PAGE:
Data Hurts: A Better Way to Measure, Analyze and Evaluate PR

At the start of my career, I assumed the primary motivation for PR research was to inform continuous improvement. It seemed natural that PR pros focused on what worked, what didn’t and what should be done about it.

As I met prospective clients, I began with research applications for objectives-setting, strategy development and evaluation. But there was always a pivot after about 10 minutes: ‘That’s all great,’ they’d say, ‘but how can you help me prove the value of PR?’

Shifting Motivations

Interest in PR measurement, research and evaluation have never been greater, for two main reasons: low-cost SaaS platforms put media analysis within reach of even the smallest organizations; and C-suites demand PR be measured, just like every other part of the enterprise.

The underlying motivation, however, is different: PR spins data. Even though most communicators would declare spin is their least favorite ‘S word,’ there’s a lot of it happening.

In an attempt to ‘prove the value of PR,’ reports focus on selective data and elements that foster good feelings. Many reports–even in awards competitions that proclaim to reflect the best-of-the-best–emphasize success rather than learning. Clip books and sizzle reels, ad value equivalency and ‘big-number’ PR occupy an inordinate amount of reporting.

As PR research pundit Allyson Hugley says, “Data hurts.” Or at least it has the potential to cause injury. And yet, many PR pros promote win-lose thinking.

When we choose to limit analysis and reporting in favor of clip counts, audience figures and other ‘scorecard’ metrics, we invite a scorecard mentality.

Unfortunately, clip counting and media coverage ledgers are no-win games: everyone misses clips. And if you generated fewer clips or a lower audience figure than last month, you fail. Given the diminishing number of traditional media outlets and fewer journalists, the likelihood that you will generate bigger numbers than last year is increasingly unlikely.

A Broader Framework

While scorecard metrics provide motivation to improve, they limit the number of ways you can win. In the case of media measurement, analysis and evaluation, a broader framework includes the following data streams:

  • Quantitative data: Clip counts and audience figures are important, but not the sole, indicators. Ad values still are a bad measure, not just because they relate to advertising more than PR. But because ad rates are down. Beyond counting, track media outlets or members that are most and least receptive to running your stories and prioritize them for greater efficiency.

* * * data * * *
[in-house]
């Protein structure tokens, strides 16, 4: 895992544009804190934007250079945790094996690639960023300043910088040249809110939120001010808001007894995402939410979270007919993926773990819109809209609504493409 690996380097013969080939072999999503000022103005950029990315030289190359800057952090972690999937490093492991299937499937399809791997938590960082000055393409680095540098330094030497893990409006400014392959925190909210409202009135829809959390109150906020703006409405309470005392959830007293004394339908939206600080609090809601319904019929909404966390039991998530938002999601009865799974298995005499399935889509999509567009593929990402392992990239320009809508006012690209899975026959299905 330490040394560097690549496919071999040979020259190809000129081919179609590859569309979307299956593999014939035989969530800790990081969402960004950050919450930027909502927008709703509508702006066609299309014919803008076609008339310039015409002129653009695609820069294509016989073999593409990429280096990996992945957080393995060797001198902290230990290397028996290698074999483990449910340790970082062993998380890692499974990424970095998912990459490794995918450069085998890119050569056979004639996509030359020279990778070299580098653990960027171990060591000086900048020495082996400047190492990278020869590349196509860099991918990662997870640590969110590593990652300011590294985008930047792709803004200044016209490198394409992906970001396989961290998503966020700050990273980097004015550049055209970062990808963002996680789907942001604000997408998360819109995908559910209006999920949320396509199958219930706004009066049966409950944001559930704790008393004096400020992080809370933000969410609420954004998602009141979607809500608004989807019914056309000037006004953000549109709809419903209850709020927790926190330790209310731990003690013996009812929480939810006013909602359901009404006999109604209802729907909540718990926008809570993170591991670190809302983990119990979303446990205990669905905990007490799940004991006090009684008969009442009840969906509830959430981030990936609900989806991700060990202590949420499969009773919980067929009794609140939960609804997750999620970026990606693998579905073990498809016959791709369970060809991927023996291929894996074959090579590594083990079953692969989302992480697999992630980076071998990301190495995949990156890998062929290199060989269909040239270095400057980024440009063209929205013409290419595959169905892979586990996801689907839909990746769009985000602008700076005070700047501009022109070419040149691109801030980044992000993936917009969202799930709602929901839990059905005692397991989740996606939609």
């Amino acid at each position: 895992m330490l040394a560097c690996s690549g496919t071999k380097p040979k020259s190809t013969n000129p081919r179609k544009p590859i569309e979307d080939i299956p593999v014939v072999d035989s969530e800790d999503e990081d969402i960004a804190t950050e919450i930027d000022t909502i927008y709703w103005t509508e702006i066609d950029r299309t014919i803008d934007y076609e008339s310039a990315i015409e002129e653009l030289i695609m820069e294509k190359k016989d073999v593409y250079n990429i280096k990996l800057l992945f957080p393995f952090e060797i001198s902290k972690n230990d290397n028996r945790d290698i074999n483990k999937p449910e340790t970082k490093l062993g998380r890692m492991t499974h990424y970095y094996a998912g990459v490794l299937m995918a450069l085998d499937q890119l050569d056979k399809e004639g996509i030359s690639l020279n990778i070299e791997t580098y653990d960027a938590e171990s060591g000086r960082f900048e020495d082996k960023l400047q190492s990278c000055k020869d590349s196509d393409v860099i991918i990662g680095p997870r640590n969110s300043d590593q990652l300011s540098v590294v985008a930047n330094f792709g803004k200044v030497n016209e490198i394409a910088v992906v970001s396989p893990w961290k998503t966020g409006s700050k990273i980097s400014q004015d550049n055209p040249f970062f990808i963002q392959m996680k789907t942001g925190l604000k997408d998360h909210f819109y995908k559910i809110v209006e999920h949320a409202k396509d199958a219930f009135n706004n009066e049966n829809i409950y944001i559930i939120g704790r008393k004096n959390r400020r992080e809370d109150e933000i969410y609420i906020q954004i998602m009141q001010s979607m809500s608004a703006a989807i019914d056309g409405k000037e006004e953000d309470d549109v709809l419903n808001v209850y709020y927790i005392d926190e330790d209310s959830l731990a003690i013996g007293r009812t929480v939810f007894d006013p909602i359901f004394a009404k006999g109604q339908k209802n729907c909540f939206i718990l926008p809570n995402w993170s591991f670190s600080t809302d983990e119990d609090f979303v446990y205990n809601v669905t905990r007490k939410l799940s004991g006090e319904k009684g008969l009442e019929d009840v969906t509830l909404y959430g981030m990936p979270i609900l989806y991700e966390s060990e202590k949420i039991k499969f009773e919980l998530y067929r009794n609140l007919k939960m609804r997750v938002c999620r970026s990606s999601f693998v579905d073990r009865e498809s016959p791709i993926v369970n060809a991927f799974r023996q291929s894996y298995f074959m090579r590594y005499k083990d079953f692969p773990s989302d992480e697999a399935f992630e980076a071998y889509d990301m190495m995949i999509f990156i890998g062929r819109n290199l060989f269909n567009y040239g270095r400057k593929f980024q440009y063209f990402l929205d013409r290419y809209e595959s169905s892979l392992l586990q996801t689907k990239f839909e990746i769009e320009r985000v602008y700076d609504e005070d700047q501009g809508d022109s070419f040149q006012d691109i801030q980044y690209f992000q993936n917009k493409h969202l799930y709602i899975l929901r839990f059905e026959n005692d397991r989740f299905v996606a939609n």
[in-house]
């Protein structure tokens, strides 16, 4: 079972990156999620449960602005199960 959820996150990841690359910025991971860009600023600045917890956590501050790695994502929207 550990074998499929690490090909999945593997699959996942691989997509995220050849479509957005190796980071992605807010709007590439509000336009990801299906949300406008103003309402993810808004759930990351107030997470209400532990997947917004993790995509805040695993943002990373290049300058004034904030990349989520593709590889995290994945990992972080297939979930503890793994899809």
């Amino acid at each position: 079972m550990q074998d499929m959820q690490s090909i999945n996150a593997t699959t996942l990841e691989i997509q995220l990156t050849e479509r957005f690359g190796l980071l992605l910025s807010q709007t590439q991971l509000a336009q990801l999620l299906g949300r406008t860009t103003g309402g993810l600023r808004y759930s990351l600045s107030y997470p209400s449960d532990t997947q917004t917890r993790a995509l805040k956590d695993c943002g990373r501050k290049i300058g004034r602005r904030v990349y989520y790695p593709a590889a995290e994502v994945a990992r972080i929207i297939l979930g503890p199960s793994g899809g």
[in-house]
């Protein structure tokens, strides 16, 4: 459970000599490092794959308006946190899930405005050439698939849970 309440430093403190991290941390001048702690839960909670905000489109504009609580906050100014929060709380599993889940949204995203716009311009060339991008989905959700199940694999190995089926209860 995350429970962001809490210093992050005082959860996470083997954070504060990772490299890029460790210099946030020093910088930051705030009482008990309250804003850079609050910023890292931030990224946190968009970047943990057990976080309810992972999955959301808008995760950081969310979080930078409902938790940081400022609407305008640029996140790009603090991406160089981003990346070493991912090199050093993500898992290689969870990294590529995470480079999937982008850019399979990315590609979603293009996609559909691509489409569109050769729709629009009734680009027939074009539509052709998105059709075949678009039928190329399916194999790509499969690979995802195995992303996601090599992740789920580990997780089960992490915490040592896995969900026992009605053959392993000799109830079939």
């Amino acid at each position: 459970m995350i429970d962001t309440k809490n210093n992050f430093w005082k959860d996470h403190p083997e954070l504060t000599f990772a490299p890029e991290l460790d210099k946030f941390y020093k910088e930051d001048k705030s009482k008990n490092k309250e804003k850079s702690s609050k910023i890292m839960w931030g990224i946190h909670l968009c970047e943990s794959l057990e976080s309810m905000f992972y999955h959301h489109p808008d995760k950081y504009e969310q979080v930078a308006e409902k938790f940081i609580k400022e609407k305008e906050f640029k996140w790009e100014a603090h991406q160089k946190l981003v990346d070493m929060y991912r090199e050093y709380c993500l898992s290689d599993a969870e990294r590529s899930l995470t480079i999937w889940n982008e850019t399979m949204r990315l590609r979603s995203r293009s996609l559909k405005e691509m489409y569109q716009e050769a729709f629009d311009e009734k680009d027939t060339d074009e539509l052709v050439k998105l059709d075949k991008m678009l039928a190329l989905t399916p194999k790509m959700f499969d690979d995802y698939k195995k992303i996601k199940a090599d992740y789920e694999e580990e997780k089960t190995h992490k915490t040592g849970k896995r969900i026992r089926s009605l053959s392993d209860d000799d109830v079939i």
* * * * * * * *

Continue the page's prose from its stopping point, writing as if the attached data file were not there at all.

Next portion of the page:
• Qualitative data: Message tone and sentiment help provide context to your reporting. While turmoil in the media business will diminish volume over time, quality of coverage will remain an important staple
  • Comparative data: Executives love to beat benchmarks. Choose competitors and aspirational peers your executives care about most and compare your results. In addition, communicate how you’re performing against your past performance and established measurable objectives. Hypothetically, if you achieve a 110 against an objective of 100, versus last year’s performance of 85, and your competitors generated a 90, you win. Allow for a variety of quantitative and qualitative measures to give yourself more opportunities for success, but also to provide context on how you’re performing and what you should do to improve performance.
  • Attributive data: More and more PR people now attribute a behavior to media coverage using either surveys or attribution technology. But be prepared: of the 2 million people who subscribe to The New York Times the day your story ran, perhaps only 2,500 clicked on it. Attribution analysis upsets big-number PR. But a combination of the two provides context, aids understanding and offers another way to win…one that executives value most.

Always try to deliver analysis and reporting while there’s time to react. Waiting for mid-year or year-end to report reduces your ability to adjust, since refinement can take time.


For PR to achieve full recognition and professional standing, we must accept that research is not so much ‘win-lose’ as it is ‘win-learn.’

Measure and be accountable for what you measure. Not just for the sake of communication and PR, but also to fit in with the rest of the organization. No one likes bad news, but a win-learn approach facilitates greater homogeny, less fear and better business results.

Learning is difficult and failure hurts; perhaps that’s why the most enduring lessons are those we learn the hard way. To help organizations adapt, you may need to continue providing scorecards–they aren’t necessarily bad–but you can simultaneously introduce more contextual win/learn measures. The two approaches combine to reinforce your ability to take corrective action when necessary and to emphasize success where you can. What’s more, win/learn helps elevate your status from clip counter to trusted advisor.


Mark Weiner authored the book “PR Technology, Data and Insights.”